genderbender urban fantasy )

futuristic with d/s themes* )

futuristic paranormal )

urban fantasy )

historical urban fantasy )

mythic (non)urban fantasy )

alt-history fantasy* )

sub/urban fantasy )

Asterisk indicates a derivative work.


15 Jan 2009 01:17 pm
kaigou: this is what I do, darling (W] organizing)
I know a lot of fantasy writers like to make up names for stuff, and ignoring the fact that I could do without ever seeing another apostrophe in a name ever again, I sometimes think, man, but there's all this good stuff already out there that's absolutely wild to native-English speakers. I mean, just the names that already exist are exotic enough! The addresses alone make me just squee.

Tjärhovsgatan 8, Södermalm

Drottninggatan 74, Norrmalm

Gåsgränd 2, Gamla Stan

Riksjarlskap, Österlånggatan 5, Gamla Stan

Södersjukhuset, Södermalm

Skeppsbrokajen, Gamla Stan

Katarinakyrka, Kapellgränd, Södermalm

Nybrokajen 10, Östermalm

[to the Stockholm readers, yes, I'm almost positive there's no Nybrokajen 10, because that would put the address several meters into the Baltic Sea. It'll have to be a joke only ya'll get.]
kaigou: this is what I do, darling (W] life is a banquet)
I think I've mentioned this before, but I think I need the reverse of what I've seen requested by other writers (or maybe writers similar to me just don't go around saying this where I can hear/read them): I need someone not to say, "expand here, explain this," but to say, "this, this, this, and this, can go."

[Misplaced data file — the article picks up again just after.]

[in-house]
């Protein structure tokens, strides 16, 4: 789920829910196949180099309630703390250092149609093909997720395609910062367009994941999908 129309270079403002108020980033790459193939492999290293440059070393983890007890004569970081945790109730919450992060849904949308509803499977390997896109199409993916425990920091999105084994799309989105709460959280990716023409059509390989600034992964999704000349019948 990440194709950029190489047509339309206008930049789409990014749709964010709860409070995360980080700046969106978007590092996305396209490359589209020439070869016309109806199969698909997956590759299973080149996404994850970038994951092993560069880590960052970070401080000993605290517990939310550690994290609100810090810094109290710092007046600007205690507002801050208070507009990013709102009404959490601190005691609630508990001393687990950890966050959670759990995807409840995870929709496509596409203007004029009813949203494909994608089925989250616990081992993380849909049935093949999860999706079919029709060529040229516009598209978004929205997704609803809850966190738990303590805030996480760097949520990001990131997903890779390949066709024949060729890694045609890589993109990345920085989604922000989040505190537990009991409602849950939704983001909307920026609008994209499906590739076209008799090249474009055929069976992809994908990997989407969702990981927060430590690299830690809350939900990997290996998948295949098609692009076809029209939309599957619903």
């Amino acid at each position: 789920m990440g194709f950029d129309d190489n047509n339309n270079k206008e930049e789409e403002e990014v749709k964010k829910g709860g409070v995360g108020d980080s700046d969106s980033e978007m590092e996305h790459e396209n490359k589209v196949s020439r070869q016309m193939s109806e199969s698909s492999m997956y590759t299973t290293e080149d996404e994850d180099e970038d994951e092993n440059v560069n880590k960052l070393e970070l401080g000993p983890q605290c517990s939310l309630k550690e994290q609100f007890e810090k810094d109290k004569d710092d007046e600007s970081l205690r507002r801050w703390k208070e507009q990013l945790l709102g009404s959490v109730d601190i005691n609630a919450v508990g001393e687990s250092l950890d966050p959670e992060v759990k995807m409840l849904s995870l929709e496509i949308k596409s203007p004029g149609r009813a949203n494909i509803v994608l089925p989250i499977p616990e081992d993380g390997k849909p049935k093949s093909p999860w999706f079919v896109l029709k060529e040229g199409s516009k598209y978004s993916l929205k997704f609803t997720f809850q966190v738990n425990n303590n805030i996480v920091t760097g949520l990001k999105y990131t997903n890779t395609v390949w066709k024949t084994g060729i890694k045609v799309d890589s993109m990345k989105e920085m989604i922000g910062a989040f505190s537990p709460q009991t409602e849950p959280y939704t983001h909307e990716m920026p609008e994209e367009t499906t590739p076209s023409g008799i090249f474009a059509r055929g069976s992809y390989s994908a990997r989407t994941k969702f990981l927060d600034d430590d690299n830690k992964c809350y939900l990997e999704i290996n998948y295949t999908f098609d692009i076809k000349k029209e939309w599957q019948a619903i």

Not saying I would automatically then delete (as in: not saying the idea is to allow someone else to fully edit on my behalf) but because I can always see a valid argument for retaining this section of a scene, that bit of exchange, and think, okay, this is information the reader needs. It would be good to have someone else willing to be brutal, and give me a kind of lesson-plan for teasing how their justification/reaction, and start to develop a process of my own. Kind of like saying I know what gets scenes to the semi-finalists' round, but not to the finalists' round, so if I could watch someone else do the judging and compare it to how I would have judged, I might learn something useful.

I've never really managed that well, I think, and I suspect that's part of the reason I can hit such a high word count so easily, so fast.

Of course, the other reason for a high word count is because I have real trouble reeling myself in against intricate plots driven by significant interpersonal tensions. I like 'em best when not fully explained but hinting at a whole past that motivates the present. Like having two characters who appear like they should get along fine, but there's always a subtle unexplained tension.